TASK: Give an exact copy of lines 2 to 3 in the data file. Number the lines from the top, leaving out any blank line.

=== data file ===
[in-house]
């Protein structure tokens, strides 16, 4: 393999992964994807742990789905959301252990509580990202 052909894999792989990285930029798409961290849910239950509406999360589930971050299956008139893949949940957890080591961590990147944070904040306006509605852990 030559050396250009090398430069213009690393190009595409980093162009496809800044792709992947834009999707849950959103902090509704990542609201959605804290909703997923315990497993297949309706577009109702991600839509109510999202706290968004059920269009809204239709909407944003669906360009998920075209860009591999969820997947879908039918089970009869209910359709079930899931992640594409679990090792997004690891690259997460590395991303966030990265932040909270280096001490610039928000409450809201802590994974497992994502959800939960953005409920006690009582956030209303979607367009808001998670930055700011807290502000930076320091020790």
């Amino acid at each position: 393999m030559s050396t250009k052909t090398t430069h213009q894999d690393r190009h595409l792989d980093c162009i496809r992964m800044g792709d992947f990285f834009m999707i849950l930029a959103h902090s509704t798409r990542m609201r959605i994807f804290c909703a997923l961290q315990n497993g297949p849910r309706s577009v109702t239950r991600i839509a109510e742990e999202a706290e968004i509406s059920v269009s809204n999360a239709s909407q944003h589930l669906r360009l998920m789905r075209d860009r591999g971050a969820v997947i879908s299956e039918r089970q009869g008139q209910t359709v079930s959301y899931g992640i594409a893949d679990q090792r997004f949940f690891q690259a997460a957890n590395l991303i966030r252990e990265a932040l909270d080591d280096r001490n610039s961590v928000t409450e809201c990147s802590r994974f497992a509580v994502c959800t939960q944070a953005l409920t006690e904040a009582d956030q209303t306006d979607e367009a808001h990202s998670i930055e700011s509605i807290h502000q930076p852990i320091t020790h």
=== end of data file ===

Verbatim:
């Protein structure tokens, strides 16, 4: 393999992964994807742990789905959301252990509580990202 052909894999792989990285930029798409961290849910239950509406999360589930971050299956008139893949949940957890080591961590990147944070904040306006509605852990 030559050396250009090398430069213009690393190009595409980093162009496809800044792709992947834009999707849950959103902090509704990542609201959605804290909703997923315990497993297949309706577009109702991600839509109510999202706290968004059920269009809204239709909407944003669906360009998920075209860009591999969820997947879908039918089970009869209910359709079930899931992640594409679990090792997004690891690259997460590395991303966030990265932040909270280096001490610039928000409450809201802590994974497992994502959800939960953005409920006690009582956030209303979607367009808001998670930055700011807290502000930076320091020790």
């Amino acid at each position: 393999m030559s050396t250009k052909t090398t430069h213009q894999d690393r190009h595409l792989d980093c162009i496809r992964m800044g792709d992947f990285f834009m999707i849950l930029a959103h902090s509704t798409r990542m609201r959605i994807f804290c909703a997923l961290q315990n497993g297949p849910r309706s577009v109702t239950r991600i839509a109510e742990e999202a706290e968004i509406s059920v269009s809204n999360a239709s909407q944003h589930l669906r360009l998920m789905r075209d860009r591999g971050a969820v997947i879908s299956e039918r089970q009869g008139q209910t359709v079930s959301y899931g992640i594409a893949d679990q090792r997004f949940f690891q690259a997460a957890n590395l991303i966030r252990e990265a932040l909270d080591d280096r001490n610039s961590v928000t409450e809201c990147s802590r994974f497992a509580v994502c959800t939960q944070a953005l409920t006690e904040a009582d956030q209303t306006d979607e367009a808001h990202s998670i930055e700011s509605i807290h502000q930076p852990i320091t020790h």